Farmers scramble to contain invasive beetle attacking Big Island crops
PUNA, Hawaii (HawaiiNewsNow) - An invasive insect is gaining ground on the east side of the Big Island.
Scientists are still working on an official common name for Acalolepta aesthetica, which has been dubbed the Queensland Longhorn Beetle.
Experimental traps have failed to work and there is still no treatment for infested trees.
Hawaiian Sanctuary founder Steven Lund is struggling to stop the bugs that are devastating his cacao crop in Pahoa.
"Last year, there were just a few holes in the trees. This year, the tree is just riddled like swiss cheese, with the larvae eating through the tree," he said.
The insect is also attacking other trees, including citrus, breadfruit, and kukui, which is the official state tree.
The Big Island Invasive Species Committee recently spotted signs of an infestation in kukui trees near Kamehameha Schools’ Keaau campus.
"Kukui tends to be the preferred tree out of all the various trees here in Puna that it likes and we are seeing a lot of it in kukui," said Franny Brewer, BIISC's communications director.
According to experts, the beetle was initially found in the middle of Puna in Orchidland and Keaau. The pest has spread to lower Puna as well as Hilo.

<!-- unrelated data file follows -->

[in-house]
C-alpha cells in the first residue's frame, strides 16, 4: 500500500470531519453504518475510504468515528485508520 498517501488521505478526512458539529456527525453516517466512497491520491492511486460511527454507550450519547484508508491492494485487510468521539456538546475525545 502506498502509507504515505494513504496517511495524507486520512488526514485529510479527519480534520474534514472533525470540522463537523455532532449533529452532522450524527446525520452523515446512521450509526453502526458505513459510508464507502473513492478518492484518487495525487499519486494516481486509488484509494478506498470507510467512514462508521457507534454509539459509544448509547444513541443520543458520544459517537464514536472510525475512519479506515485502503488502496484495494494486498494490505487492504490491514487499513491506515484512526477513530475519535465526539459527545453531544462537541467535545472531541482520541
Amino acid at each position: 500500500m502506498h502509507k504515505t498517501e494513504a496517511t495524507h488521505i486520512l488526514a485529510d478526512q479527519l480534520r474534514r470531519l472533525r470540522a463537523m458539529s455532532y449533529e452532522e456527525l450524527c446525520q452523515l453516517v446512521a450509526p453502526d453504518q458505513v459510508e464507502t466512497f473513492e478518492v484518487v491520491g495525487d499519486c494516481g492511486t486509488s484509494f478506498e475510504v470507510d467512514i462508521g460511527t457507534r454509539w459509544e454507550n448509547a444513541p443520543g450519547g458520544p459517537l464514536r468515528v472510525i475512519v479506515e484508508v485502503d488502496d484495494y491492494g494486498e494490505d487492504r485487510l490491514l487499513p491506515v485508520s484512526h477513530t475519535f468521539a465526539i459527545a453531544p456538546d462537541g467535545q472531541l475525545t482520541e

During the past few months, researchers have deployed experimental traps with various lures and lights at a test farm.
"Thus far, it has proven ineffective, so we're going to have to go back to the drawing board and try a few different things," said Sheina Sim, a research biologist with the USDA Agricultural Research Service.
The USDA Agricultural Research Service recently received a grant to hire a temporary worker to focus on the beetle problem.
The insect came from Queensland, Australia, where it hasn’t harmed crops.
"We don't have a good sense of what the best way to treat this is. Really, the only treatment right now is if the tree is infested to cut it down, and that's a very difficult thing for people to come to terms with," said Brewer.
To report any beetle sightings, send an email with a photo to BIISC at email@example.com. Beetles can also be dropped off at the organization’s office at 23 E. Kawili Street.
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